Walking in Simon’s Shoes

The editor for my book, Practical RDF, was Simon St. Laurent, well known and respected in XML circles. Some might think it strange that a person who isn’t necessarily fond of RDF and especially RDF/XML, edit a book devoted to both, but this is the way of the book publishing world.

Simon was the best person I’ve worked with on a book, and I’ve worked with some good people. More importantly, though, is that Simon wasn’t an RDF fanatic, pushing me into making less of the challenges associated with RDF, or more of its strengths. Neither of us wanted a rah-rah book, and Practical RDF is anything but.

I’ve thought back on many of the discussions about RDF/XML that happened here and there this last year. Simon’s usually been on the side less than enthusiastic towards RDF/XML, along with a few other people who I respect, and a few who I don’t. Mine and others’ blanket response has usually been in the nature of, “RDF/XML is generated and consumed by automated processes and therefore people don’t have to look at the Big Ugly”. This is usually accompanied by a great deal of frustration on our part because if people would just move beyond the ‘ugliness’ of RDF/XML, we could move on to creating good stuff.

(I say ‘good stuff’ rather than Semantic Web because the reactions to this term are best addressed elsewhere.)

However, the situation isn’t really that simple, or that easily dismissed, If pro-RDF and RDF/XML folks like myself are ever going to see this specification gain some traction, we need to walk a mile in the opponent’s shoes and acknowledge and address their concerns specifically. Since I know Simon the best, I’ve borrowed his shoes to take a closer look at RDF/XML from his perspective.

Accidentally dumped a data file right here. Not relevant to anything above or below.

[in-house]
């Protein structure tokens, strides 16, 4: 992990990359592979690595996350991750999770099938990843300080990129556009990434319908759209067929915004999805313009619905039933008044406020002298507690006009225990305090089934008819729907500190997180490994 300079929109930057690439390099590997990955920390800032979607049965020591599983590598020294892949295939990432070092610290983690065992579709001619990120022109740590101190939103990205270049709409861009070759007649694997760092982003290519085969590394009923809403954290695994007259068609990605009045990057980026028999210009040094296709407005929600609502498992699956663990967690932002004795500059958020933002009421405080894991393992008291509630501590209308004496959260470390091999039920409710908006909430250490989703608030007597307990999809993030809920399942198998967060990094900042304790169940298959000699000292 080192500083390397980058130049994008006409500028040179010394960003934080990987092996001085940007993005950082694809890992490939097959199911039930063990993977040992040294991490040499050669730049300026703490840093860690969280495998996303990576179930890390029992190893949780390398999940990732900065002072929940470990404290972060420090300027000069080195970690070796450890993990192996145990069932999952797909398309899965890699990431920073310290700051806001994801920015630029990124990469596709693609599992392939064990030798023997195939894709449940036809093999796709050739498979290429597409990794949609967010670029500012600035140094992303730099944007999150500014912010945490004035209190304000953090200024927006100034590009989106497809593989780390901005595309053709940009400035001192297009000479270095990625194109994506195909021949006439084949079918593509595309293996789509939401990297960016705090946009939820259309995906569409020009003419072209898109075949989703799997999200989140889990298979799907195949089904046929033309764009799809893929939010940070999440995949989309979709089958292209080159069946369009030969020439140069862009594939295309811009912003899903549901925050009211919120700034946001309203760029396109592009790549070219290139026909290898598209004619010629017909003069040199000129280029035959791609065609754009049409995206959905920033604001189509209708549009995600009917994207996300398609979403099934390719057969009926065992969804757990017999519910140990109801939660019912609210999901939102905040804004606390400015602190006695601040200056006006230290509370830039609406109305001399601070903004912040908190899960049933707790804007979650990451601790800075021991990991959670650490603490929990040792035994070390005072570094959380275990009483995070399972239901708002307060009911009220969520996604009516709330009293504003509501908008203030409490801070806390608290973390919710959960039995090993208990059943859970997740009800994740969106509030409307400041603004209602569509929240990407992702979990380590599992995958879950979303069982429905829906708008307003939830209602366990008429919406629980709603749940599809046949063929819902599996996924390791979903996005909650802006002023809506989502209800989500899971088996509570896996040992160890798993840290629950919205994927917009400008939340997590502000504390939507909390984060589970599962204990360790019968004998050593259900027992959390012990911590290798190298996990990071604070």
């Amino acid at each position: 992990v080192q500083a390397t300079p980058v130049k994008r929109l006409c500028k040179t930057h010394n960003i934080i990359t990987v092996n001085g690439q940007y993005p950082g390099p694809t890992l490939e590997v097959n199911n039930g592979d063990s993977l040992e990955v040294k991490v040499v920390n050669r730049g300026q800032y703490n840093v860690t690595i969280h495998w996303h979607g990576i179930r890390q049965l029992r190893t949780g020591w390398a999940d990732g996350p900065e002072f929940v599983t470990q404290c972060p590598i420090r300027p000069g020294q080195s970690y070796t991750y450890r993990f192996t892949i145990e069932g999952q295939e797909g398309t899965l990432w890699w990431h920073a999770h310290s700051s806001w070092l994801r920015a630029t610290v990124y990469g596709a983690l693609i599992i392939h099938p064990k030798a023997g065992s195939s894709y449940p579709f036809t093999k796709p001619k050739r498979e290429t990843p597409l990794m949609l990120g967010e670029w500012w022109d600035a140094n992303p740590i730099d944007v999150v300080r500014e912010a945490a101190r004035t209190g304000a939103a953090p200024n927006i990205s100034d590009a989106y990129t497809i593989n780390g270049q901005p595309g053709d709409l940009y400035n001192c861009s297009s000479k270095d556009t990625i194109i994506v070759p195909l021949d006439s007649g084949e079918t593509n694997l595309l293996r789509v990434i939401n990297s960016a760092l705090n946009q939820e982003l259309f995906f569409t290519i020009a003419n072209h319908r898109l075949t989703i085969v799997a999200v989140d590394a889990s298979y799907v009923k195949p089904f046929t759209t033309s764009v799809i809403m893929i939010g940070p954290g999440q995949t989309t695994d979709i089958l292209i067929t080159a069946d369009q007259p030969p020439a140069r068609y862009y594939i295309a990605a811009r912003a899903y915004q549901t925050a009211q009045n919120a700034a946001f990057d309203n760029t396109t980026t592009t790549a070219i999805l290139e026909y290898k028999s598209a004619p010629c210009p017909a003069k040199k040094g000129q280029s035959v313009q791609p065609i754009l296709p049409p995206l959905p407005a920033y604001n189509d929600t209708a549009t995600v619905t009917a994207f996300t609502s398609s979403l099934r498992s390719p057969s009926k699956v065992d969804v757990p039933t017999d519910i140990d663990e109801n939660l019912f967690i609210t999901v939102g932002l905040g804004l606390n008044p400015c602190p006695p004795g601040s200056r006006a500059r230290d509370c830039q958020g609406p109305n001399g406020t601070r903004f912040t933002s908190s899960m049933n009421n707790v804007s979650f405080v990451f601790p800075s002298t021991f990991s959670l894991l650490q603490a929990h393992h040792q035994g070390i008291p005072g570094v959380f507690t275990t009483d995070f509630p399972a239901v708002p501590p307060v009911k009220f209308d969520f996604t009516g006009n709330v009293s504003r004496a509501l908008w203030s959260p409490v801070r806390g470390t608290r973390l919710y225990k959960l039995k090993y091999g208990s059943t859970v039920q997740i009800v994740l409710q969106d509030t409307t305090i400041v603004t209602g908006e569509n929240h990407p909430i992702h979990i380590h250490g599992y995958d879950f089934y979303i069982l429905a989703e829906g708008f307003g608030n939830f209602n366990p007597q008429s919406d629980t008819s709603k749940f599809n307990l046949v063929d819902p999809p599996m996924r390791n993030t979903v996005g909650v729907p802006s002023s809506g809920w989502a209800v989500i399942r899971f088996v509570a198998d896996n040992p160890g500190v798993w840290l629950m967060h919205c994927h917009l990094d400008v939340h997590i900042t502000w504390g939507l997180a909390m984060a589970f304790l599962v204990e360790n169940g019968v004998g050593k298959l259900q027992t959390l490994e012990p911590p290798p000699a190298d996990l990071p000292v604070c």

Simon has, as far as I know, three areas of pushback against RDF: he doesn’t care for the current namespace implementation; he’s not overly fond of the confusion about URI’s; and he doesn’t like the syntax for RDF/XML, and believes other approaches, such as N3, are more appropriate. I’ll leave URIs for another essay I’m working on, and leave namespaces for other people to defend. I wanted to focus on concerns associated directly with RDF/XML, at least from what I think is Simon’s perspective (because, after all, I’m only borrowing his shoes, not his mind).

The biggest concern I see with RDF/XML from an XML perspective is its flexibility. One can use two different XML syntaxes and still arrive at the same RDF model, and this must just play havoc with the souls of XML folks.

As an example of this flexibilty, most implementations of RDF/XML today are based on RSS 1.0, the RDF/XML version of the popular syndication format. You can see an example of this with the RSS 1.0 file for this weblog.

Now, the XML for RSS 1.0 isn’t all that different from the XML for that other popular RSS format, RSS 2.0 from Userland — seen here. Both are valid XML, both have elements called channel and item, and title, and description and so on, and both assume there is one channel, but many items contained in that channel. From an RSS perspective, it’s hard to see why any one would have so much disagreement with using RDF/XML because it really doesn’t add much to the overhead for the syndication feed. In fact, I wrote in the past about using the same XML processing for RSS 1.0, as you would for RSS 2.0.